From what I understand of the orthodox stance on the Anglo-Saxon invasion, its wasn't an invasion where, like the Norman's later, the ruling classes were made of of the new arrivals. It was more of a colonisation - with large numbers of Angles/Saxons shipping over to Britain and taking over land.
If this was the case, and meant that the native population were either driven off their lands or were assimilated into the Anglo-Saxon populace, wouldn't this explain why the language changed?
Also, wouldn't it explain why in the some more remote parts of Britain different languages (Gaelic/Welsh/Cornish) survived?
To give a later example of what I mean here - the original natives of North America didn't speak English (Or French for that matter) until the land was colonised by Europeans - within a relatively short space of time the native language(s) were replaced by European languages At this point, although there are people left who still speak the original native languages as time passes, older generations die off and younger generations assimilate more into the dominant culture the native languages may disappear completely. Could this have been the case in Anglo-Saxon Britain?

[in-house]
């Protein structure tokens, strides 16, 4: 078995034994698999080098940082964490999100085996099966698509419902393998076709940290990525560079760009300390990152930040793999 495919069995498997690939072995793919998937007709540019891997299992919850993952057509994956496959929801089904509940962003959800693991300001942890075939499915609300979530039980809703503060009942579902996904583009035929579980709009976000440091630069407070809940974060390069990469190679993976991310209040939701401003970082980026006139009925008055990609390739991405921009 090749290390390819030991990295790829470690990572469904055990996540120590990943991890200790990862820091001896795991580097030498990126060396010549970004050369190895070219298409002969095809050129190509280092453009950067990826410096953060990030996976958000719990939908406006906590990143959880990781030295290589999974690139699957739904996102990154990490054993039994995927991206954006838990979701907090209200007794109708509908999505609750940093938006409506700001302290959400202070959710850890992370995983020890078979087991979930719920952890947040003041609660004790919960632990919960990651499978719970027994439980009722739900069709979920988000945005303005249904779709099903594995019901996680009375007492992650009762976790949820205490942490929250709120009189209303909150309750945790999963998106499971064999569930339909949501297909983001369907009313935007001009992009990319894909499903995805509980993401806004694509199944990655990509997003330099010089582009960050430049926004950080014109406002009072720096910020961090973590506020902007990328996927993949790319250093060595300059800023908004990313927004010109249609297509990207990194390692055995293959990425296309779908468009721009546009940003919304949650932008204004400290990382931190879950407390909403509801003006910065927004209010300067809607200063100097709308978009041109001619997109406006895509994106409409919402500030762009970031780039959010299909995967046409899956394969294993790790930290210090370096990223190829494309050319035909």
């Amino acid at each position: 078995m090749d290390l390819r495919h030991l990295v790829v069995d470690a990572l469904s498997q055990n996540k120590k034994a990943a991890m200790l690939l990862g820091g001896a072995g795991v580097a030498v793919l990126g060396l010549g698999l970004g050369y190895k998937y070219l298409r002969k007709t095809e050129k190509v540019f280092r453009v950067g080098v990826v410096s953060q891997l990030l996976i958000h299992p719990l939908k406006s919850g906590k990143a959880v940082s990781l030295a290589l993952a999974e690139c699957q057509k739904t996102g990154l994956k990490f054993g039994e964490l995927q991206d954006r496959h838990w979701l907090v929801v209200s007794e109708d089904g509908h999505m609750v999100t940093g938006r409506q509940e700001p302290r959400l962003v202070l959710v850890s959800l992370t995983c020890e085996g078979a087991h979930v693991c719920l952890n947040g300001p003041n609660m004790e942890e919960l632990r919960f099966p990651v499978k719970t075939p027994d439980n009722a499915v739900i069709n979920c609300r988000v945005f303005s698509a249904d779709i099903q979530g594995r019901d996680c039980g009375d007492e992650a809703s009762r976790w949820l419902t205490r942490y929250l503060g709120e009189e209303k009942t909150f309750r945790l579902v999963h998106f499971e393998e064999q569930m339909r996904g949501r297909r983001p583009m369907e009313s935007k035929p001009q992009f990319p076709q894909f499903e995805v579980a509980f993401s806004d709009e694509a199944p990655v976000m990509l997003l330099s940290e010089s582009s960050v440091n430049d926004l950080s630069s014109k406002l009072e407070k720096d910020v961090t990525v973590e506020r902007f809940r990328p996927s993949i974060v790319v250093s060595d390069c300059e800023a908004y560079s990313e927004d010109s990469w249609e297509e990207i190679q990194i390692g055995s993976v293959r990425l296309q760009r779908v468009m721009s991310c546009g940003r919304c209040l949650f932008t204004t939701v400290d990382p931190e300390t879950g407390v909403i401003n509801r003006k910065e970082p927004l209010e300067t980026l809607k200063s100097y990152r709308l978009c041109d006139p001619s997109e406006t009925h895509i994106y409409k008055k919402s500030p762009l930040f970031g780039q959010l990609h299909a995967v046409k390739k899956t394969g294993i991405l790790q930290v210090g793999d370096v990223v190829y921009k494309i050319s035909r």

Apologies if this is covered in the book - only ordered it yesterday!!!